Building Connections in Large Lectures

It is no secret that class sizes in public and private institutions across the country are growing. And the rapidly changing classroom structure isn’t slowing down.

According to theĀ National Center for Education Statistics, between 2000 and 2016, undergraduate enrollment in degree-granting postsecondary institutions increased by 28 percent (from 13.2 million to 16.9 million students). Increasing class sizes bring challenges to educators. These challenges include lower student engagement, increased grading burden and difficulty building relationships with students.

When Dr. Stacey Combes transitioned from a class of 20 students at Harvard University to a class of 400 students at the University of California, Davis, she quickly learned the challenges of building connections in large lectures. In small classes, she had time to build relationships with her students. And students were comfortable discussing class topics, debating ideas and asking questions. At the University of California, Davis, she wanted to build student connections in large lectures but knew creating a comfortable environment for hundreds of students would be challenging.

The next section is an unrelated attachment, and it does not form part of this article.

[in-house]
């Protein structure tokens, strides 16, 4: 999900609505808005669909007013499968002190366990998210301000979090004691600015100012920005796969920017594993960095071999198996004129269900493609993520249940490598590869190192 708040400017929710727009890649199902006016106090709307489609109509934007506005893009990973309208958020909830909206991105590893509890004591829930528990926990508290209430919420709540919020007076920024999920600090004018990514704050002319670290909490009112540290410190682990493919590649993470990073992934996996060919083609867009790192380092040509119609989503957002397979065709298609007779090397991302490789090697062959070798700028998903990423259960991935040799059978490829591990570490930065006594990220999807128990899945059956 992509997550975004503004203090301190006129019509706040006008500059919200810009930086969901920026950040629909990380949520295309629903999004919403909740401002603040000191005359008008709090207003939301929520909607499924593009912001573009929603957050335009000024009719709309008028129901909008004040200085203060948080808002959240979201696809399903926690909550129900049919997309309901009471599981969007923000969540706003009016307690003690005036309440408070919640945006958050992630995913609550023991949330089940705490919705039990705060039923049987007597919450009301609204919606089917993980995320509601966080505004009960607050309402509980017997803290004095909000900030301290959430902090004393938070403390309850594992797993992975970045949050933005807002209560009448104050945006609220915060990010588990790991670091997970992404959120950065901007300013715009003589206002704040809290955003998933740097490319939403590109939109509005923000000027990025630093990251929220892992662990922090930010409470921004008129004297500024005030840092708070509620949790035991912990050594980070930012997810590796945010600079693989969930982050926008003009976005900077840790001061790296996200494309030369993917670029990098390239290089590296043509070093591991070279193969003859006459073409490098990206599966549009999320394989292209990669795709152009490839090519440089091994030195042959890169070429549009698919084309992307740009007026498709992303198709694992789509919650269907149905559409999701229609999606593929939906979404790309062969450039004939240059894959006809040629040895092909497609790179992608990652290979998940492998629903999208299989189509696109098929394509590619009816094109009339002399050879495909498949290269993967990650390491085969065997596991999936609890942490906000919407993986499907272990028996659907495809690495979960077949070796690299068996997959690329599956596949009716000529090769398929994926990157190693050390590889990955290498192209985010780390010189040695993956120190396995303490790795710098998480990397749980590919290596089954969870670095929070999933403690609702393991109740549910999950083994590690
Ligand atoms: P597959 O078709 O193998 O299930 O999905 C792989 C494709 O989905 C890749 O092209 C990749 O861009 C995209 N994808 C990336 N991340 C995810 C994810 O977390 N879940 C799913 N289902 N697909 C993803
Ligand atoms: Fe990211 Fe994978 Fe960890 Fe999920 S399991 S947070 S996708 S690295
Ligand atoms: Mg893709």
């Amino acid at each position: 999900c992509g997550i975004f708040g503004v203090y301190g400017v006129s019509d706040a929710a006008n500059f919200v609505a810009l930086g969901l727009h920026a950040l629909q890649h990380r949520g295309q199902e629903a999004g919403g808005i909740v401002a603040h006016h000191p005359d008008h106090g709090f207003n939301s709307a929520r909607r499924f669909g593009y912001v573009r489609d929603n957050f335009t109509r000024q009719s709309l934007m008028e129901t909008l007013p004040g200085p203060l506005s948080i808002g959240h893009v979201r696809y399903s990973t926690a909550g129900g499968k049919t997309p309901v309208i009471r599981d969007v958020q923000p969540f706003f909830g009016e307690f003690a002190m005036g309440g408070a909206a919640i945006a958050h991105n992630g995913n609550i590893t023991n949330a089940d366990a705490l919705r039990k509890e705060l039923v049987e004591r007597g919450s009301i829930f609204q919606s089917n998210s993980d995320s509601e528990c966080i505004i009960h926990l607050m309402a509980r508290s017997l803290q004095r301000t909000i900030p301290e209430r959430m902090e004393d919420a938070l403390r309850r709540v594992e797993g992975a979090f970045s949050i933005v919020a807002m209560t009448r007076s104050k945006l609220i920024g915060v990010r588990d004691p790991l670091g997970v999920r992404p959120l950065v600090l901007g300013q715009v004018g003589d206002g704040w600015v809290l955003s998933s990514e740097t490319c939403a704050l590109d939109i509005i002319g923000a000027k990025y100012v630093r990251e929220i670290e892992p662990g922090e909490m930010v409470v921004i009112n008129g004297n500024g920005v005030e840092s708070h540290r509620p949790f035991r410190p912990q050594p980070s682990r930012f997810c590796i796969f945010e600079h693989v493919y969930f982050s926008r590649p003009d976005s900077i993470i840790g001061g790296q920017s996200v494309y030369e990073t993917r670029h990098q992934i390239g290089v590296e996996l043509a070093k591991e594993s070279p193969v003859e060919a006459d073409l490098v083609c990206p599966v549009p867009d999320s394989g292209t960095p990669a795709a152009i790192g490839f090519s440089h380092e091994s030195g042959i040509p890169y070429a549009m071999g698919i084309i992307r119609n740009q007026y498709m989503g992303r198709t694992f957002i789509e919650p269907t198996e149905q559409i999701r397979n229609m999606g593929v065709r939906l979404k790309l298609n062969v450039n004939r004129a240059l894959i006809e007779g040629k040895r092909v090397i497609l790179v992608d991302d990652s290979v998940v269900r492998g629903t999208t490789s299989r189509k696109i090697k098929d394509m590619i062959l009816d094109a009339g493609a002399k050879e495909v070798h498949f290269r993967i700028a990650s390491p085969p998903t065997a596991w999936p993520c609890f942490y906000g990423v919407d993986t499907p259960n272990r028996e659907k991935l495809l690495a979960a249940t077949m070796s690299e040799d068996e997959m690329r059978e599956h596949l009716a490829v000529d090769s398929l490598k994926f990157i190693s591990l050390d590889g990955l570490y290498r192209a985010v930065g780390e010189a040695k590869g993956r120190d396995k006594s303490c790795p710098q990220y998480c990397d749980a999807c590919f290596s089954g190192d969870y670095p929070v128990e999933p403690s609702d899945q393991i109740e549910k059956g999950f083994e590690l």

Dr. Combes’ challenge isn’t unique. Instructors across the country must develop a classroom that is engaging, teaches core subject matter knowledge and leaves students with a positive experience. It’s nearly impossible to speak with each student. And many students feel uncomfortable sharing their questions or ideas in front of their peers. One way to overcome these challenges is by creating a collaborative environment where students feel empowered to take ownership of their education.

Professor giving presentation in lecture hall at university. Participants listening to lecture and making notes.

The Power of Connection

According to the journal article “Relationships Matter: Linking Teacher Support to Student Engagement and Achievement,” students with supportive interpersonal relationships in school have more positive attitudes toward learning and are more academically engaged. The article also explains that engaged students often have higher levels of academic success and a better overall learning experience. And it’s not just students who benefit from these relationships. Instructors who have an understanding of student interests can better develop assignments, lectures and classroom expectations.